WASHINGTON — As work was concluding on a funding bill to keep the government operating, and avoid a shutdown, U.S. Sens. Ron Wyden, D-Oregon, and Jeff Merkley, D-Oregon, along with U.S. Rep. Greg Walden, R-Oregon, each announced funding packages designed to help Oregon communities on Thursday.
First off, all three lawmakers participated in a move to include a two-year extension of Secure Rural Schools program. This will fund things such as roads, schools and law enforcement in rural counties, according to a joint news release from the three lawmakers.
The Secure Rural School program was designed to replace money lost to counties with the decline of timber sales, and receipts which the counties shared in.
While Malheur County gets only a small amount from the program, counties with a lot of timber rely heavily on these funds to provide services.
According to estimates posted on the SRS website, Malheur County is to receive $583 for its 2018 payment. In Idaho, Washington County was to receive $3,441.
By contrast Lane County is to receive an estimated $1.6 million.
“This extension of Secure Rural Schools payments is a crucial part of what must be full-court press to shore up our rural communities in Oregon,” Wyden said.
“Providing two years of Secure Rural School funding is critical for providing essential county services that our communities in Oregon rely on every day,” Walden said.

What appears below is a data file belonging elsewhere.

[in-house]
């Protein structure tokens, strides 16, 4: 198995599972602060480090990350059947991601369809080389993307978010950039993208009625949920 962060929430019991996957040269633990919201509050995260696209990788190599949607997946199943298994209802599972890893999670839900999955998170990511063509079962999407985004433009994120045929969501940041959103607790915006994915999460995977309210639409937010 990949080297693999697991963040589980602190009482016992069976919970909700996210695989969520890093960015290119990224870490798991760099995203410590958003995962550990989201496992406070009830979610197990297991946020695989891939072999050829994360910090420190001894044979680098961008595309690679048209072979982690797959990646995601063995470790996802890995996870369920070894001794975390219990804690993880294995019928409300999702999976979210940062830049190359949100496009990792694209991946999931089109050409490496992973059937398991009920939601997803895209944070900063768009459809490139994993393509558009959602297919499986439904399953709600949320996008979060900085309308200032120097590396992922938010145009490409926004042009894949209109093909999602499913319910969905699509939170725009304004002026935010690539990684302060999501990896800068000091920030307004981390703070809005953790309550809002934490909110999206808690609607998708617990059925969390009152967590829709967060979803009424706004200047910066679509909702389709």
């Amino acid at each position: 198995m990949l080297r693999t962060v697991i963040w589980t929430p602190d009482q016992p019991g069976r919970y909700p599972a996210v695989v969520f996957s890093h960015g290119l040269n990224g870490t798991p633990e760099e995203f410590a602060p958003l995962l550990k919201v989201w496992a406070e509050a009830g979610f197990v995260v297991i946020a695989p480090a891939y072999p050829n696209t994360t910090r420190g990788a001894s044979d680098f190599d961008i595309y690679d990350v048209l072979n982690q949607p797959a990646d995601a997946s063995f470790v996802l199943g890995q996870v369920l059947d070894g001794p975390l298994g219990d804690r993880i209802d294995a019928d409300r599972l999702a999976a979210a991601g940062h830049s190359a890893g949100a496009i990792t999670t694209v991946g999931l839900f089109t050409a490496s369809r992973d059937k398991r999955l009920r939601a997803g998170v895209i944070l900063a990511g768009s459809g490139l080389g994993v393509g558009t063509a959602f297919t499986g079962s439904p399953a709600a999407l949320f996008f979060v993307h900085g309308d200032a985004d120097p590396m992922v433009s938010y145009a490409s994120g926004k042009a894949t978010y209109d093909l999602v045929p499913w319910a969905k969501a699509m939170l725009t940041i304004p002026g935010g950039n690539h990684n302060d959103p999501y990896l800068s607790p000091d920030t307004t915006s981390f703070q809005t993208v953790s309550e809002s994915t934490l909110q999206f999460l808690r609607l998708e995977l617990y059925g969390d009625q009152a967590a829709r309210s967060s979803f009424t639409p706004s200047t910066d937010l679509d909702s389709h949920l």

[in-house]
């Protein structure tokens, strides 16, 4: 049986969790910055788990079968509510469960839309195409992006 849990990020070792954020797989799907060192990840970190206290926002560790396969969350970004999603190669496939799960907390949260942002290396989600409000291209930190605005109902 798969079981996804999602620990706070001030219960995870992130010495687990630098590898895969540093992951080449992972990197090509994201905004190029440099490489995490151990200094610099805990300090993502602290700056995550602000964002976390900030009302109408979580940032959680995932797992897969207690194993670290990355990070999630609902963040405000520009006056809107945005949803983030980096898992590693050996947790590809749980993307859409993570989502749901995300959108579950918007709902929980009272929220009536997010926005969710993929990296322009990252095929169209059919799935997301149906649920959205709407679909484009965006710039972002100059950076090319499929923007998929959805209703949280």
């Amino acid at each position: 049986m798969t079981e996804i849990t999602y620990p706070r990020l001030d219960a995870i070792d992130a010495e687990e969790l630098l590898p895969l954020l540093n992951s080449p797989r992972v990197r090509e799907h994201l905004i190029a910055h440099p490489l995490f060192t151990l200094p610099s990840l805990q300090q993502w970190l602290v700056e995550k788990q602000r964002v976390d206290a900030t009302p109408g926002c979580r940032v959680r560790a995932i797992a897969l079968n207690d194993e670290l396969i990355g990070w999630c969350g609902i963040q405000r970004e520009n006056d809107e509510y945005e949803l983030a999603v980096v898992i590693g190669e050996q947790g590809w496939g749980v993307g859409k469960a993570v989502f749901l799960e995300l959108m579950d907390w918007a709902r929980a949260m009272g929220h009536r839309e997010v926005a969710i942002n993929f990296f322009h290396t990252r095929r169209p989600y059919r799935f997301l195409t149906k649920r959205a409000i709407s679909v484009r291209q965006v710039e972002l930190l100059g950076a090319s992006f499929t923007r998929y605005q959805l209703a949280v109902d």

Another program that Wyden and Merkley said they were able to get funded was TIGER grants which are used to improve transportation infrastructure including roads, railways, transit sytems, airports and ports. The grant program is being funded at $1.5 billion.
Greg Smith, Malheur County Economic Development Director, said he may be applying for a TIGER grant to expand the funding for the Treasure Valley Reload Center project in Malheur County.
That money would be used to develop other related projects, such as developing industrial sites.
In a separate release issued Thursday, Merkley, a member of the Senate Appropriations Committee, and the ranking Democrat on the Agriculture subcommittee, announced funding for grants promoting research and education and sustainable agriculture has been increased to $35 million. Funding for agriculture research was one of the concern expressed during the senator’s town hall at Jordan Valley.
In addition, the Natural Resources Conservation Service will be funded at $874 million for increased funding for agriculture conservation programs.